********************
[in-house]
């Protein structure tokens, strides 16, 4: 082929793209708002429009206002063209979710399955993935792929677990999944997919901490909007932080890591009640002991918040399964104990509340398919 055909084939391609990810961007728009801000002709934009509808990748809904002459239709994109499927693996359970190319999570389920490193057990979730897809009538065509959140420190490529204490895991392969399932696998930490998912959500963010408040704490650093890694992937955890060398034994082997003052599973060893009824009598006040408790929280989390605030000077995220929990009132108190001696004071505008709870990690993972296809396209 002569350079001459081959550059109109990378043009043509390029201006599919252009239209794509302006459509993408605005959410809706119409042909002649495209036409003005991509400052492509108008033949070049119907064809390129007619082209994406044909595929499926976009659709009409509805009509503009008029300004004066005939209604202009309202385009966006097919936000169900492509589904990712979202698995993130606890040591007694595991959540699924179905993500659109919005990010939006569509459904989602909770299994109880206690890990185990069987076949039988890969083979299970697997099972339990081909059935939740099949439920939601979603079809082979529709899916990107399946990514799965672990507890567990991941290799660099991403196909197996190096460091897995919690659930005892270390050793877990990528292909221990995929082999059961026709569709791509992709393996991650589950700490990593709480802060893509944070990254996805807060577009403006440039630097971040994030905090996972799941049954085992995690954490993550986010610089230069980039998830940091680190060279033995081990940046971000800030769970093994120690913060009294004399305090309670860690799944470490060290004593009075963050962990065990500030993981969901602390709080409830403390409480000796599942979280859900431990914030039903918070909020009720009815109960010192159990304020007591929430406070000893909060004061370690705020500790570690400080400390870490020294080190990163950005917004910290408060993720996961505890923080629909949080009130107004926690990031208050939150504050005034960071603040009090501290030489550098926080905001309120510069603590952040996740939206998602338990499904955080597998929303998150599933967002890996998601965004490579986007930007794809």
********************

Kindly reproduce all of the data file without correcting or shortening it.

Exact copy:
[in-house]
């Protein structure tokens, strides 16, 4: 082929793209708002429009206002063209979710399955993935792929677990999944997919901490909007932080890591009640002991918040399964104990509340398919 055909084939391609990810961007728009801000002709934009509808990748809904002459239709994109499927693996359970190319999570389920490193057990979730897809009538065509959140420190490529204490895991392969399932696998930490998912959500963010408040704490650093890694992937955890060398034994082997003052599973060893009824009598006040408790929280989390605030000077995220929990009132108190001696004071505008709870990690993972296809396209 002569350079001459081959550059109109990378043009043509390029201006599919252009239209794509302006459509993408605005959410809706119409042909002649495209036409003005991509400052492509108008033949070049119907064809390129007619082209994406044909595929499926976009659709009409509805009509503009008029300004004066005939209604202009309202385009966006097919936000169900492509589904990712979202698995993130606890040591007694595991959540699924179905993500659109919005990010939006569509459904989602909770299994109880206690890990185990069987076949039988890969083979299970697997099972339990081909059935939740099949439920939601979603079809082979529709899916990107399946990514799965672990507890567990991941290799660099991403196909197996190096460091897995919690659930005892270390050793877990990528292909221990995929082999059961026709569709791509992709393996991650589950700490990593709480802060893509944070990254996805807060577009403006440039630097971040994030905090996972799941049954085992995690954490993550986010610089230069980039998830940091680190060279033995081990940046971000800030769970093994120690913060009294004399305090309670860690799944470490060290004593009075963050962990065990500030993981969901602390709080409830403390409480000796599942979280859900431990914030039903918070909020009720009815109960010192159990304020007591929430406070000893909060004061370690705020500790570690400080400390870490020294080190990163950005917004910290408060993720996961505890923080629909949080009130107004926690990031208050939150504050005034960071603040009090501290030489550098926080905001309120510069603590952040996740939206998602338990499904955080597998929303998150599933967002890996998601965004490579986007930007794809």